Eternal Rest

Funeral Home and Cremation Service

Challenges of Funeral Planning

Loosing a loved one is never easy. Planning a funeral can add stress to an already difficult time for you and your family. We at Eternal Rest Funeral Home strive to help you honor your loved one while also providing many services to the grieving.

There are many decisions and considerations to be made in planning a funeral, so we've created this informational pamphlet to help you through the process of planning for a loved one, or to prepare for yourself.

Individual Considerations

The funeral is a time to honor a loved one who has passed, and is one of the most important events in the life of the individual. So it's important to make it a fitting memorial that reflects their passions, beliefs, and personality. Their wishes in the funeral and disposition should be honored (to the extent allowed by regional laws).

The first major decision is burial or cremation. This decision is influenced by every factor we'll discuss, but ultimately may come down to the wishes expressed by the individual. A burial will require purchasing of a plot or vault, as well as a casket and possibly a burial vault and headstone. Cremation will require purchase of a cremation casket and urn.

In many cases spouses may be buried beside each other, or in the same location in a double-depth vault. Close families may also be buried in close approximation, so it's important to check with family members to determine if any such location has been reserved or specified.

There are number of considerations to be made for the individual in the funeral or memorial. Attire of the individual may be determined by cultural traditions, if not there are a number of options. Traditionally a suit or dress is often picked; however you may want to choose an outfit worn to a special event in that person's life, or even the person's favorite t-shirt and jeans if that reflects their personality. Some may chose to purchase a new outfit to honor the individual as well. What's most important is that the clothing reflect the individual and provides comfort to the family in their final goodbye.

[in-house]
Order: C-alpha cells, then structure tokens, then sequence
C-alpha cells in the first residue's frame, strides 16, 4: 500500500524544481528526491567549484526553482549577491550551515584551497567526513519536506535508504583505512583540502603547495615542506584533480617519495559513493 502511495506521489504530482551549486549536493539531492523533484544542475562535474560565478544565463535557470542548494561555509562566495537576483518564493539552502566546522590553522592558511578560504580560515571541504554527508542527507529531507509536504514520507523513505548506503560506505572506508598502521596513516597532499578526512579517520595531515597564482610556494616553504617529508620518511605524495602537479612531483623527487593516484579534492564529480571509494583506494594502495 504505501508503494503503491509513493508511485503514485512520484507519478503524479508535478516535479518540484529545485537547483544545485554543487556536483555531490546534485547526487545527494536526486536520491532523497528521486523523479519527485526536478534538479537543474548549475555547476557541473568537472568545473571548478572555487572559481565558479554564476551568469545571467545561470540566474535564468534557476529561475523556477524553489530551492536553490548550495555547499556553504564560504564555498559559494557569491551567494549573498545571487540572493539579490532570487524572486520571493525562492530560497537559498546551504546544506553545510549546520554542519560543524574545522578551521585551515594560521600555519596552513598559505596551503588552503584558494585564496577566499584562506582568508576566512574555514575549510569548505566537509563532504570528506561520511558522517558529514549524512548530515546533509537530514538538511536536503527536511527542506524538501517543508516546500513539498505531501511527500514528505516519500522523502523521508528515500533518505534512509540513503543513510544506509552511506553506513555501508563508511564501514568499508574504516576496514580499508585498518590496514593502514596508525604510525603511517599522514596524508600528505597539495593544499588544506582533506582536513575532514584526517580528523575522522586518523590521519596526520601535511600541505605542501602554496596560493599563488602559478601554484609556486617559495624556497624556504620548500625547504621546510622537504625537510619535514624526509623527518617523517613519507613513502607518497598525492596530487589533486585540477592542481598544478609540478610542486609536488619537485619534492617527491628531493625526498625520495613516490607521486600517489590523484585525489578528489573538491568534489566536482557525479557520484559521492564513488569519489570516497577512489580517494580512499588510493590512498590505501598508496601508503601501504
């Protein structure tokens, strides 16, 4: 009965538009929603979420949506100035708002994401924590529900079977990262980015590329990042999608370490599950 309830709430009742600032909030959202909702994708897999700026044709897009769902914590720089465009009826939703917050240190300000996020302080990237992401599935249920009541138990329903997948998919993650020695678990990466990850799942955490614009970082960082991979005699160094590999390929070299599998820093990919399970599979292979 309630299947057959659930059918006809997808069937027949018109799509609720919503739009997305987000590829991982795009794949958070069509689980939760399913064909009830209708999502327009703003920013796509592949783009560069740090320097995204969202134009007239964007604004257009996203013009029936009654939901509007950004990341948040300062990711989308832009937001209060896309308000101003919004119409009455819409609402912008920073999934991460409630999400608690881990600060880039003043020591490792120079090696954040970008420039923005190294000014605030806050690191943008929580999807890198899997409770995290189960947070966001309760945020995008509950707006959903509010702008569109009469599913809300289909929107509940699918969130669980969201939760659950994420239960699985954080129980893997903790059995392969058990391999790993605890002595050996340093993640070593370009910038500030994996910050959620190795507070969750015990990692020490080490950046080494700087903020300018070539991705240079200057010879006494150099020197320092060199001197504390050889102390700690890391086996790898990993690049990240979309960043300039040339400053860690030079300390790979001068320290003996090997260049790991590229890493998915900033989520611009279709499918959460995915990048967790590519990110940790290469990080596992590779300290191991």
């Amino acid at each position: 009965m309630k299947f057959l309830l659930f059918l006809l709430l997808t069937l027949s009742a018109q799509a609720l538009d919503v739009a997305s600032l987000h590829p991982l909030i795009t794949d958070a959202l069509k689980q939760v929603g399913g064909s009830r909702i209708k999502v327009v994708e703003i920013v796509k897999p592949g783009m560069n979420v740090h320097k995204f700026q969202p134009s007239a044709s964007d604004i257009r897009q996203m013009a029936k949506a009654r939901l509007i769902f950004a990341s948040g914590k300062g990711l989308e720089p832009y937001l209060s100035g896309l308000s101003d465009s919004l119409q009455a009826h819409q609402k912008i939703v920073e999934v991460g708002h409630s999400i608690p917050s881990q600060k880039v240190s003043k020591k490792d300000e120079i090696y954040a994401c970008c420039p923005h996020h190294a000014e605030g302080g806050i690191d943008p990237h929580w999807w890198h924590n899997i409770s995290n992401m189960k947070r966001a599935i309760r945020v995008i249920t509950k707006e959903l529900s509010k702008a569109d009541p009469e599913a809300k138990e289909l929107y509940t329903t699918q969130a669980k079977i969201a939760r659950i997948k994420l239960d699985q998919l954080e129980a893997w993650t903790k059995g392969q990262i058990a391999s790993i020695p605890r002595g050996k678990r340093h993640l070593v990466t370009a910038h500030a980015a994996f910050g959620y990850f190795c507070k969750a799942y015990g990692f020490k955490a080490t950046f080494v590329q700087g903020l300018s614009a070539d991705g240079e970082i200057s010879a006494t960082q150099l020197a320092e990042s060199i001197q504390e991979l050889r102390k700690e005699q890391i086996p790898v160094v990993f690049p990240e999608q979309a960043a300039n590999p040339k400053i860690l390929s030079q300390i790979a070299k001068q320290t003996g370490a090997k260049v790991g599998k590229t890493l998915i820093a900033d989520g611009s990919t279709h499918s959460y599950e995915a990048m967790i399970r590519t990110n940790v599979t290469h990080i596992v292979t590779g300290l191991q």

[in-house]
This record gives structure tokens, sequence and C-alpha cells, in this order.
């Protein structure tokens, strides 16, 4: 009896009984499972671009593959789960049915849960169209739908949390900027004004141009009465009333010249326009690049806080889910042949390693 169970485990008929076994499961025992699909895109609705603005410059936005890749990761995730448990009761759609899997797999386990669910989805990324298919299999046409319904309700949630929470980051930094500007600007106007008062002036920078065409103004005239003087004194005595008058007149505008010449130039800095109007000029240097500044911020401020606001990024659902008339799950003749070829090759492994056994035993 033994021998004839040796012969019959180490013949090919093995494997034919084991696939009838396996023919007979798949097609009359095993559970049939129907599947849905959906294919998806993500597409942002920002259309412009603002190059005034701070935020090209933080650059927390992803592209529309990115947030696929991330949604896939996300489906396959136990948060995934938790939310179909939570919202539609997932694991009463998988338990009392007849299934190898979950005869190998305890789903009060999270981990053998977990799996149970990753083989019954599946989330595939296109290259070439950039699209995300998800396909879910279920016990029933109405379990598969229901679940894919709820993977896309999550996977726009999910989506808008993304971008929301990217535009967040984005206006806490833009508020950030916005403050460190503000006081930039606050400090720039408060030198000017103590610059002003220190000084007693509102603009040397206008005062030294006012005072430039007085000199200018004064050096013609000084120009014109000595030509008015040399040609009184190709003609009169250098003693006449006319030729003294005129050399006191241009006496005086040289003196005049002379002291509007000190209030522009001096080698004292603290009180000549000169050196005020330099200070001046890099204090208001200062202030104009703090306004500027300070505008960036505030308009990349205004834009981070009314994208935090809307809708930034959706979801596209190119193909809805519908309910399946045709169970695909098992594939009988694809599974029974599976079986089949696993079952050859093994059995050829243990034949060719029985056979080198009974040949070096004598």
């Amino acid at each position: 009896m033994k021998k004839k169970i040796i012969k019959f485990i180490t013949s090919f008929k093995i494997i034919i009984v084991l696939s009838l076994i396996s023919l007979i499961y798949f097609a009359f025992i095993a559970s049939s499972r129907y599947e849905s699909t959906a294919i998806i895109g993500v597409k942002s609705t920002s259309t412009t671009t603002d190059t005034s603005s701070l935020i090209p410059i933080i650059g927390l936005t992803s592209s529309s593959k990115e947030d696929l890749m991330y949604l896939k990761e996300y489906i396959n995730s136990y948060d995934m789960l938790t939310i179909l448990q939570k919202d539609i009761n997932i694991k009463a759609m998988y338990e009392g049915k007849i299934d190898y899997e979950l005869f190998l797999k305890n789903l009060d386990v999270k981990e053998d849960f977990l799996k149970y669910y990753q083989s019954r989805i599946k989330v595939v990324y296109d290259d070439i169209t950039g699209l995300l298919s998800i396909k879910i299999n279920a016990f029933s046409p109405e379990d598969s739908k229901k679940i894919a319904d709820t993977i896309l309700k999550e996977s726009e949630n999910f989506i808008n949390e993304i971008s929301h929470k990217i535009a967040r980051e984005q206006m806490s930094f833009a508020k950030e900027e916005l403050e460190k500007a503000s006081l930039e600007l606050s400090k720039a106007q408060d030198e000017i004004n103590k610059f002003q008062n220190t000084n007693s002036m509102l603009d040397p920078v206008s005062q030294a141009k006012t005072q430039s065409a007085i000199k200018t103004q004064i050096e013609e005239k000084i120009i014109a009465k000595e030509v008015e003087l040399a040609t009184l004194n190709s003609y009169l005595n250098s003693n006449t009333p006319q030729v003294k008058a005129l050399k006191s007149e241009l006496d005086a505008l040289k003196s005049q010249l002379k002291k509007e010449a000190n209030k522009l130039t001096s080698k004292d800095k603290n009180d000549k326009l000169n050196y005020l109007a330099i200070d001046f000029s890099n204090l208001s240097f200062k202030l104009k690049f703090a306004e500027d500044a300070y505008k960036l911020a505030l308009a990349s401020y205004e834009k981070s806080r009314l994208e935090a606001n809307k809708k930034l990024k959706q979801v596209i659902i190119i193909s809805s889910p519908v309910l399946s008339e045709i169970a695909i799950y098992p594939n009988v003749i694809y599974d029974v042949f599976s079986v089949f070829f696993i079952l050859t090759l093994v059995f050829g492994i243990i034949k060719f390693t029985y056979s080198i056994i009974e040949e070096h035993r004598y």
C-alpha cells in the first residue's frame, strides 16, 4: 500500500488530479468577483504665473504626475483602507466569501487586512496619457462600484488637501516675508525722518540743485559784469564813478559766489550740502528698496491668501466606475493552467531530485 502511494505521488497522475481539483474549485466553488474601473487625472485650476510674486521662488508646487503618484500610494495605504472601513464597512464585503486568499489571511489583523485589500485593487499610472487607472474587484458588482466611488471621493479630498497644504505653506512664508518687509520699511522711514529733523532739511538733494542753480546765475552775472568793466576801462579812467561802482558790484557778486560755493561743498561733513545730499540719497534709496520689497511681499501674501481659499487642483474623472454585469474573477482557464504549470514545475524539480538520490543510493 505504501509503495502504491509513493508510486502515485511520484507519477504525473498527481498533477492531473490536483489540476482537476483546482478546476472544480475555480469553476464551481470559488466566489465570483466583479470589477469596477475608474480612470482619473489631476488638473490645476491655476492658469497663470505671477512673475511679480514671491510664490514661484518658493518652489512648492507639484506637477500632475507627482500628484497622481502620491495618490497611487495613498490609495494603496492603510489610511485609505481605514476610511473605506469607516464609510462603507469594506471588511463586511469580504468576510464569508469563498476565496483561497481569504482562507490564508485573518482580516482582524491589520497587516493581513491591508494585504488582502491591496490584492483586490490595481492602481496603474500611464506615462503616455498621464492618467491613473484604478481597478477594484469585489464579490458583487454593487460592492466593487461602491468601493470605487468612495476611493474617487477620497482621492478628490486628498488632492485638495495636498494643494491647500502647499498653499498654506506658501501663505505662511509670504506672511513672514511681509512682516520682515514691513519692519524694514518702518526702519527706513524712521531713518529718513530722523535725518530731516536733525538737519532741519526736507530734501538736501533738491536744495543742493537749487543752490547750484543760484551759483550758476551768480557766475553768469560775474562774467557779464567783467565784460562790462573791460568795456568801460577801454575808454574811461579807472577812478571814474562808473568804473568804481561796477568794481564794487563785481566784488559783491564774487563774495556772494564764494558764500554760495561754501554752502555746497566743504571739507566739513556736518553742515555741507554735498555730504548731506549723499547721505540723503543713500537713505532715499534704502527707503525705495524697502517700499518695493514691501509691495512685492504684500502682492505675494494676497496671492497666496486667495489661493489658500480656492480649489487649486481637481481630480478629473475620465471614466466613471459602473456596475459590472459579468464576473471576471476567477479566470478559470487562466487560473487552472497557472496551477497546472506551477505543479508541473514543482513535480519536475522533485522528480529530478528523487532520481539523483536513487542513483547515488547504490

It's also important to think about and make your own wishes for your funeral known to loved ones. You may think "I don't care what you do with my body", but that puts even more pressure on your family. Remember, that the funeral is just as much for you as it is for your family to grieve. Making these decisions for them will help them honor you the best they can, which in turn will help them.

Family Considerations

Your family plays the central role in the funeral. Not only is it a time to honor a loved one, but it is the important first step for the family to mourn and heal. It can be helpful to let the family play a role in the funeral by collecting photographs or videos to be displayed in the visitation or at the funeral, and to collect stories to be shared in eulogy. You may also collect songs to be played, or poems to be read that have a special meaning to the individual or family.

Family tradition may determine whether burial or cremation is preferred. The family may have cemetery plots or vaults in proximity or even a family cemetery. These traditions can help grieving family to remember their family history and ties.

Every family is unique with their own traditions and views in living life; the funeral doesn't have to be a an impersonal event but should reflect the idiosyncrasies of your family unit. Wearing sports jerseys may reflect the individual's and family passion for sports for example. By making it unique to your family, you solidify the bonds that will help each other through the grief.

Another thing to consider is that technology and social-networking have given rise to the memorial pages. If the departed has a Facebook page, consider encouraging family to post stories, and photos as a memorial. This can serve as a source of remembrance that a loved one can visit at any time. In fact social networking sites such as Facebook now allow you to designate a loved one to look after you Facebook page after you have passed.